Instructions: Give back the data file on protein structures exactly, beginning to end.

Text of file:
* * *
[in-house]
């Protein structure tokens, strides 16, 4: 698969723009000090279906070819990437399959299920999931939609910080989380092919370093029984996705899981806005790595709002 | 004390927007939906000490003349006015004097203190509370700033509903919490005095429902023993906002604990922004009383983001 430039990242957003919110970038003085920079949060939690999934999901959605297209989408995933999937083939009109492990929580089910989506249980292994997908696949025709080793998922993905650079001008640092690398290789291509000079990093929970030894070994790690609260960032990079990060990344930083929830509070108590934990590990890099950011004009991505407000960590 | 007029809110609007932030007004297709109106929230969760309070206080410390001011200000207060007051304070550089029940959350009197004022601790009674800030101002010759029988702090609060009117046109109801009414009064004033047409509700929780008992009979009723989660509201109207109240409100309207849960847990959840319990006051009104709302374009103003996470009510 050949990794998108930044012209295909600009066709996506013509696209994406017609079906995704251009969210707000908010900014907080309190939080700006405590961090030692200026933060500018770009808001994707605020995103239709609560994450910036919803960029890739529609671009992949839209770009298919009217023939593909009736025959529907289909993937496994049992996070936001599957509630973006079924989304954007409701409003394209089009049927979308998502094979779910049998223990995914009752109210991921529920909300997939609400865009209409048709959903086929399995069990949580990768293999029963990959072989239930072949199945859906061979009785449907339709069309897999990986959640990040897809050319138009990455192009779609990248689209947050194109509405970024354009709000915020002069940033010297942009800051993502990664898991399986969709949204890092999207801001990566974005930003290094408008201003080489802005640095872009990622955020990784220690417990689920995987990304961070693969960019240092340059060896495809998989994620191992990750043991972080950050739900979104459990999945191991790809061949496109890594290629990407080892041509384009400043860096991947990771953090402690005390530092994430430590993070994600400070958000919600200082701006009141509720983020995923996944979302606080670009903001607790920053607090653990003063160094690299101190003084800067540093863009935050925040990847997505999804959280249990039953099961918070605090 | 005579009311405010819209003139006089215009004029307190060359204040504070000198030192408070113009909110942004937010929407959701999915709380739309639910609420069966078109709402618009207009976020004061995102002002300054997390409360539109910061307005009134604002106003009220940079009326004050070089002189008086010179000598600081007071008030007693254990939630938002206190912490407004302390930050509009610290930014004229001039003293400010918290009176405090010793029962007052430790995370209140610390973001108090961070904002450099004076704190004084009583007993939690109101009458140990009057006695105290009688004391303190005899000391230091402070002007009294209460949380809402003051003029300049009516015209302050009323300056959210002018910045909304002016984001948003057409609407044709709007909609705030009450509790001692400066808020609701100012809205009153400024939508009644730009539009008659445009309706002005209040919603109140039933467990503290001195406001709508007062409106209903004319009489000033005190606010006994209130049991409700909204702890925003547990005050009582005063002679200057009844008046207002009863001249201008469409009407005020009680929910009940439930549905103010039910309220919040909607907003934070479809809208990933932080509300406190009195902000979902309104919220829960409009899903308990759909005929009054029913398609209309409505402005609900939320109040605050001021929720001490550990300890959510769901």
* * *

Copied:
[in-house]
């Protein structure tokens, strides 16, 4: 698969723009000090279906070819990437399959299920999931939609910080989380092919370093029984996705899981806005790595709002 | 004390927007939906000490003349006015004097203190509370700033509903919490005095429902023993906002604990922004009383983001 430039990242957003919110970038003085920079949060939690999934999901959605297209989408995933999937083939009109492990929580089910989506249980292994997908696949025709080793998922993905650079001008640092690398290789291509000079990093929970030894070994790690609260960032990079990060990344930083929830509070108590934990590990890099950011004009991505407000960590 | 007029809110609007932030007004297709109106929230969760309070206080410390001011200000207060007051304070550089029940959350009197004022601790009674800030101002010759029988702090609060009117046109109801009414009064004033047409509700929780008992009979009723989660509201109207109240409100309207849960847990959840319990006051009104709302374009103003996470009510 050949990794998108930044012209295909600009066709996506013509696209994406017609079906995704251009969210707000908010900014907080309190939080700006405590961090030692200026933060500018770009808001994707605020995103239709609560994450910036919803960029890739529609671009992949839209770009298919009217023939593909009736025959529907289909993937496994049992996070936001599957509630973006079924989304954007409701409003394209089009049927979308998502094979779910049998223990995914009752109210991921529920909300997939609400865009209409048709959903086929399995069990949580990768293999029963990959072989239930072949199945859906061979009785449907339709069309897999990986959640990040897809050319138009990455192009779609990248689209947050194109509405970024354009709000915020002069940033010297942009800051993502990664898991399986969709949204890092999207801001990566974005930003290094408008201003080489802005640095872009990622955020990784220690417990689920995987990304961070693969960019240092340059060896495809998989994620191992990750043991972080950050739900979104459990999945191991790809061949496109890594290629990407080892041509384009400043860096991947990771953090402690005390530092994430430590993070994600400070958000919600200082701006009141509720983020995923996944979302606080670009903001607790920053607090653990003063160094690299101190003084800067540093863009935050925040990847997505999804959280249990039953099961918070605090 | 005579009311405010819209003139006089215009004029307190060359204040504070000198030192408070113009909110942004937010929407959701999915709380739309639910609420069966078109709402618009207009976020004061995102002002300054997390409360539109910061307005009134604002106003009220940079009326004050070089002189008086010179000598600081007071008030007693254990939630938002206190912490407004302390930050509009610290930014004229001039003293400010918290009176405090010793029962007052430790995370209140610390973001108090961070904002450099004076704190004084009583007993939690109101009458140990009057006695105290009688004391303190005899000391230091402070002007009294209460949380809402003051003029300049009516015209302050009323300056959210002018910045909304002016984001948003057409609407044709709007909609705030009450509790001692400066808020609701100012809205009153400024939508009644730009539009008659445009309706002005209040919603109140039933467990503290001195406001709508007062409106209903004319009489000033005190606010006994209130049991409700909204702890925003547990005050009582005063002679200057009844008046207002009863001249201008469409009407005020009680929910009940439930549905103010039910309220919040909607907003934070479809809208990933932080509300406190009195902000979902309104919220829960409009899903308990759909005929009054029913398609209309409505402005609900939320109040605050001021929720001490550990300890959510769901």